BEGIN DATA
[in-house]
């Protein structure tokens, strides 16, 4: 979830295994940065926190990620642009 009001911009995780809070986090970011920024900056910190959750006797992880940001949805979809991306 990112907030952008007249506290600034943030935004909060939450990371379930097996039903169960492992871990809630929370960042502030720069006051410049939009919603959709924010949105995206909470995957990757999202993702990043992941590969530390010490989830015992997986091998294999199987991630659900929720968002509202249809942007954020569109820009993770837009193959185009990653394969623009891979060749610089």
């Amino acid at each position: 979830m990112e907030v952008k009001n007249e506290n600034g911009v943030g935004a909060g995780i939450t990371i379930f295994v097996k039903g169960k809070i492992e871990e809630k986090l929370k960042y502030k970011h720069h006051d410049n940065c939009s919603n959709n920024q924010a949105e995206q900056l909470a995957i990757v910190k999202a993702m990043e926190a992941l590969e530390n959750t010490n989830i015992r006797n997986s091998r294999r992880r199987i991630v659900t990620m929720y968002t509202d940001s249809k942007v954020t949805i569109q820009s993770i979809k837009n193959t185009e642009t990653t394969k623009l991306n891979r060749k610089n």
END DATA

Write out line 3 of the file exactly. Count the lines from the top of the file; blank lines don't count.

């Amino acid at each position: 979830m990112e907030v952008k009001n007249e506290n600034g911009v943030g935004a909060g995780i939450t990371i379930f295994v097996k039903g169960k809070i492992e871990e809630k986090l929370k960042y502030k970011h720069h006051d410049n940065c939009s919603n959709n920024q924010a949105e995206q900056l909470a995957i990757v910190k999202a993702m990043e926190a992941l590969e530390n959750t010490n989830i015992r006797n997986s091998r294999r992880r199987i991630v659900t990620m929720y968002t509202d940001s249809k942007v954020t949805i569109q820009s993770i979809k837009n193959t185009e642009t990653t394969k623009l991306n891979r060749k610089n």